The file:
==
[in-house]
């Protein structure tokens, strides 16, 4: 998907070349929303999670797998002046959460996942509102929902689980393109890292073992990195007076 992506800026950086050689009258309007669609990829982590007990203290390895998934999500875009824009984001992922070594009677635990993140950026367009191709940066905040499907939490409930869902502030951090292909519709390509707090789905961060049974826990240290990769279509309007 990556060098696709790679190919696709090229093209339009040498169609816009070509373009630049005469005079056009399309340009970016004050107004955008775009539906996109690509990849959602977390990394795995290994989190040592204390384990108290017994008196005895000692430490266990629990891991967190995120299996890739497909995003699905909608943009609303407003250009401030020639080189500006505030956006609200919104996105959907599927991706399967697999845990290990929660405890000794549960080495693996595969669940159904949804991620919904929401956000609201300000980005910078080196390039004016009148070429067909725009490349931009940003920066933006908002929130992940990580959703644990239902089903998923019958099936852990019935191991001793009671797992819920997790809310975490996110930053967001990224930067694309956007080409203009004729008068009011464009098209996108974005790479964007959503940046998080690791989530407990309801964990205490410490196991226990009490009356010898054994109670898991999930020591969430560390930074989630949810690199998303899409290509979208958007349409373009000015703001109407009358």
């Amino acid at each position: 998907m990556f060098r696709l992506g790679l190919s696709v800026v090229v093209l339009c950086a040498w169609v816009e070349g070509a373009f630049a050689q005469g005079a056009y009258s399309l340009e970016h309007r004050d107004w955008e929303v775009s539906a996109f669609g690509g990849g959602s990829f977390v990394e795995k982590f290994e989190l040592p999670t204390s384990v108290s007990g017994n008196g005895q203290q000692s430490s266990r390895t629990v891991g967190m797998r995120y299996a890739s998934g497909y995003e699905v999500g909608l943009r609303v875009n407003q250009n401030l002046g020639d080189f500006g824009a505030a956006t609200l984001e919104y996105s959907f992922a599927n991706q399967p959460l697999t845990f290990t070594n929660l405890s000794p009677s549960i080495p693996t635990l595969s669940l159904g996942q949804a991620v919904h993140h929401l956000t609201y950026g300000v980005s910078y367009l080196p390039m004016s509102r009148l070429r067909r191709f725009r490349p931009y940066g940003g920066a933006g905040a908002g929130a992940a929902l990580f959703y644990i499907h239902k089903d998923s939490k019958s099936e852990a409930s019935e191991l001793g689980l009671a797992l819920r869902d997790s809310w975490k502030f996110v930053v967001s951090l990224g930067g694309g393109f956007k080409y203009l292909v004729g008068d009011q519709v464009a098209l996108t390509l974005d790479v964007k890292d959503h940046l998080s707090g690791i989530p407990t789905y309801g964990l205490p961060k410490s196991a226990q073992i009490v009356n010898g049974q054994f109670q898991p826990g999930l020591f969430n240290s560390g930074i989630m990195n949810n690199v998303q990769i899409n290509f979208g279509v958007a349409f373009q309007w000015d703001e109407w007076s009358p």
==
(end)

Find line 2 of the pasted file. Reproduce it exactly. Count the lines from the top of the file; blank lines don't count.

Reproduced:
């Protein structure tokens, strides 16, 4: 998907070349929303999670797998002046959460996942509102929902689980393109890292073992990195007076 992506800026950086050689009258309007669609990829982590007990203290390895998934999500875009824009984001992922070594009677635990993140950026367009191709940066905040499907939490409930869902502030951090292909519709390509707090789905961060049974826990240290990769279509309007 990556060098696709790679190919696709090229093209339009040498169609816009070509373009630049005469005079056009399309340009970016004050107004955008775009539906996109690509990849959602977390990394795995290994989190040592204390384990108290017994008196005895000692430490266990629990891991967190995120299996890739497909995003699905909608943009609303407003250009401030020639080189500006505030956006609200919104996105959907599927991706399967697999845990290990929660405890000794549960080495693996595969669940159904949804991620919904929401956000609201300000980005910078080196390039004016009148070429067909725009490349931009940003920066933006908002929130992940990580959703644990239902089903998923019958099936852990019935191991001793009671797992819920997790809310975490996110930053967001990224930067694309956007080409203009004729008068009011464009098209996108974005790479964007959503940046998080690791989530407990309801964990205490410490196991226990009490009356010898054994109670898991999930020591969430560390930074989630949810690199998303899409290509979208958007349409373009000015703001109407009358």